The co-author of the bestselling Everything SCRABBLE© returns with a motley collection of anecdotes, advice, and autobiography—all relating, more or less, to the game he loves.
Williams’ text follows his decades of experience as executive director of the National SCRABBLE Association, a tenure that ended recently due, in part, to the profound changes in the landscape of the gaming world. There is a little bit of everything here, including an appendix of proscribed game words (the naughty, the insulting), a mildly ranting chapter about grammar and usage, and a chapter that includes advice on how to tell someone that he or she has committed a solecism. Williams tells us a bit about his own playing career—he had early success, then quit studying so much and fell from grace—and about his joining the SCRABBLE team with owner Hasbro Inc. He relates stories about the spread of the competitive game, even into schools. Middle school, he and his team discover, is the best level. (A high school kid once called him a dork.) There is a dull chapter about adult championships, and there are some near-fawning chapters about the author’s experiences with TV and movie celebrities. (Actor Jack Black is a devoted player; on his show, Jimmy Kimmel played against scholastic champions; the producers of the 2001 film The Wedding Planner ignored his counsel.) Williams also tells about declining an appearance on The Daily Show with Jon Stewart because he feared an ambush, and he includes an awkward section about why men/boys seem to win all the championships. The author chronicles his interviews with some top women players, who, unfortunately, don’t shed much light on this issue. Williams takes a few pokes at some of the Hasbro executives he worked for (he also praises many others) and seems quite happy that his appearance on an episode of Martha Stewart’s show is still on YouTube.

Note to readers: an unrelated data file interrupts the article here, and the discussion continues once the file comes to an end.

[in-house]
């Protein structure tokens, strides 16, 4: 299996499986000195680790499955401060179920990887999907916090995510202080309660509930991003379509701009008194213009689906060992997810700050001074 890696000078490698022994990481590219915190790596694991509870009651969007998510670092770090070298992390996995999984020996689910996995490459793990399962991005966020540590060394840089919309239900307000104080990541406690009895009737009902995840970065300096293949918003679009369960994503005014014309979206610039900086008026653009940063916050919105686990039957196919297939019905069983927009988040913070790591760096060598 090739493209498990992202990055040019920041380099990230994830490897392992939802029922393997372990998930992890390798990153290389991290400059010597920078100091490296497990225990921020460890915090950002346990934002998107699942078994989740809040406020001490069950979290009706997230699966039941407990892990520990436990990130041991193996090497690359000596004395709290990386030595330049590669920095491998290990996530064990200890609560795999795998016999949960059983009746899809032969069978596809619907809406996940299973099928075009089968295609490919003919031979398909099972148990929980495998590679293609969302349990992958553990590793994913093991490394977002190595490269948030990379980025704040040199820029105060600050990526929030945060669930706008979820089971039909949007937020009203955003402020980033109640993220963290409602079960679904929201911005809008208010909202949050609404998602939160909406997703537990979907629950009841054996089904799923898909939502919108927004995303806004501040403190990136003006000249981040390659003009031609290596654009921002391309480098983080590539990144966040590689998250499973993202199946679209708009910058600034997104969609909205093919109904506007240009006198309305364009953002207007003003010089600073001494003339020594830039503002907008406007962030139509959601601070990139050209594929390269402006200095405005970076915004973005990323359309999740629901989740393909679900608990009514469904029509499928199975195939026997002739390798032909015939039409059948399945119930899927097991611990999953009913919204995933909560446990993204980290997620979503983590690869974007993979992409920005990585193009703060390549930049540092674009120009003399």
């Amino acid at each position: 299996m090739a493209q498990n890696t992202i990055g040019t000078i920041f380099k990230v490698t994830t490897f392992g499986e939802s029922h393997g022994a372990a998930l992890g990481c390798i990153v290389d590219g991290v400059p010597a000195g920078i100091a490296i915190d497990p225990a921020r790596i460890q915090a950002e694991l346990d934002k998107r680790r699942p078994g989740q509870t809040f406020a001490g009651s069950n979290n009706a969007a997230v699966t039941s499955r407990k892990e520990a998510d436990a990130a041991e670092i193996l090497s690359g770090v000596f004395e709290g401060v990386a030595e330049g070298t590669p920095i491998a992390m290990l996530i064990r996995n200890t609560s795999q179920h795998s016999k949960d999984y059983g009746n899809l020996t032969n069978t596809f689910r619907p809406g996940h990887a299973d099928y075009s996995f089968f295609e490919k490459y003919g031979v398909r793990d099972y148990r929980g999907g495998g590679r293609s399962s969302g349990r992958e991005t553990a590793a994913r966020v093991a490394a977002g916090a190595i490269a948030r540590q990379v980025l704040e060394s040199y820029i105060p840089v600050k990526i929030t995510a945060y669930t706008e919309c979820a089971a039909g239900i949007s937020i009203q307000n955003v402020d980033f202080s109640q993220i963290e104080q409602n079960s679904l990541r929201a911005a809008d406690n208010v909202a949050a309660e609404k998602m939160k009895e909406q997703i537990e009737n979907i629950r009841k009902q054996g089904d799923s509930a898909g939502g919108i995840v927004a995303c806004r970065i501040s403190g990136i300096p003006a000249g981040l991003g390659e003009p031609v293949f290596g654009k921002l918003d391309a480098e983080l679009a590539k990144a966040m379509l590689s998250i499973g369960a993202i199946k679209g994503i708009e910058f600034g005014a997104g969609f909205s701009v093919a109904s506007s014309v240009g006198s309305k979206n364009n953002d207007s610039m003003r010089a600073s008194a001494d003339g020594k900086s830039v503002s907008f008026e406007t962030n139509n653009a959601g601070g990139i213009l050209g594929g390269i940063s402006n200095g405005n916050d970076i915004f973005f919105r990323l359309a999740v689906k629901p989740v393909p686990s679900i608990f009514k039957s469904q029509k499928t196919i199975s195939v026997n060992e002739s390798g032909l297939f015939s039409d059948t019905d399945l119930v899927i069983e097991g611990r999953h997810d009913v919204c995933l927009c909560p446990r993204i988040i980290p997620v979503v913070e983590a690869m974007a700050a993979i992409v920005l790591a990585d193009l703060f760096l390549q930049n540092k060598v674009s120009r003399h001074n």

An average game with no triple word scores.